This paper compares the accuracy of predicting suicide from Social Determinants of Health (SDoH) or history of illness.
5 313 965 Veterans who at least had two primary care visits between 2008 and 2016.
The dependent variable was suicide or intentional self‐injury. The independent variables were 10 495 International Classification of Disease (ICD) Version 9 codes, age, and gender. The ICD codes included 40 V‐codes used for measuring SDoH, such as family disruption, family history of substance abuse, lack of education, legal impediments, social isolation, unemployment, and homelessness. The sample was randomly divided into training (90 percent) and validation (10 percent) sets. Area under the receiver operating characteristic (AROC) was used to measure accuracy of predictions in the validation set.
Separate analyses were done for inpatient and outpatient codes; the results were similar. In the hospitalized group, the mean age was 67.2 years, and 92.1 percent were male. The mean number of medical diagnostic codes during the study period was 37; and 12.9 percent had at least one SDoH V‐code. At least one episode of suicide or intentional self‐injury occurred in 1.89 percent of cases. SDoH V‐codes, on average, elevated the risk of suicide or intentional self‐injury by 24‐fold (ranging from 4‐ to 86‐fold). An index of 40 SDoH codes predicted suicide or intentional self‐injury with an AROC of 0.64. An index of 10 445 medical diagnoses, without SDoH V‐codes, had AROC of 0.77. The combined SDoH and medical diagnoses codes also had AROC of 0.77.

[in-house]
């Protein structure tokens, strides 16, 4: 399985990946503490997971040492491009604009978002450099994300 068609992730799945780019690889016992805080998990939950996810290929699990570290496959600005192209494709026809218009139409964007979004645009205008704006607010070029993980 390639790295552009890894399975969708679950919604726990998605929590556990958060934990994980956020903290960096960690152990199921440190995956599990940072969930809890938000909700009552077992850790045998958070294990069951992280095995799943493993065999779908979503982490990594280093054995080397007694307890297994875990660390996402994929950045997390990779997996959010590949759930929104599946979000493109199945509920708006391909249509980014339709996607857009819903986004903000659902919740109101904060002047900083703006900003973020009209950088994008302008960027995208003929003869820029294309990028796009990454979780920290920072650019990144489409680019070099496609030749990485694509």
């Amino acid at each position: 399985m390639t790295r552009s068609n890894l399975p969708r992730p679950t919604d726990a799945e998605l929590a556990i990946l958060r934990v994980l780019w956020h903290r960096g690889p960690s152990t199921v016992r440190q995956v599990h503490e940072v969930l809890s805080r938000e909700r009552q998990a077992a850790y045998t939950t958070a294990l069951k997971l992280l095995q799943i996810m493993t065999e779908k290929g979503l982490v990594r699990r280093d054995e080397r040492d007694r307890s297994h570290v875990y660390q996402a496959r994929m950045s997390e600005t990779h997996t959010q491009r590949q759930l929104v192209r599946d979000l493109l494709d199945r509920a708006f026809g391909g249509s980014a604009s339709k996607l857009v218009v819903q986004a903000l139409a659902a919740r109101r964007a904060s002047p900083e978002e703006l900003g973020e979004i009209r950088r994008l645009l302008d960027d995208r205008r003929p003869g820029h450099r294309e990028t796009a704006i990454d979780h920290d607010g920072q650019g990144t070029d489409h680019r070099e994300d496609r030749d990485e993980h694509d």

In predicting suicide or intentional self‐harm, SDoH V‐codes add negligible information beyond what is already available in medical diagnosis codes.
Policies that affect SDoH (eg, housing policies, resilience training) may not have an impact on suicide rates, if they do not change the underlying medical causes of SDoH.
Implications for Practice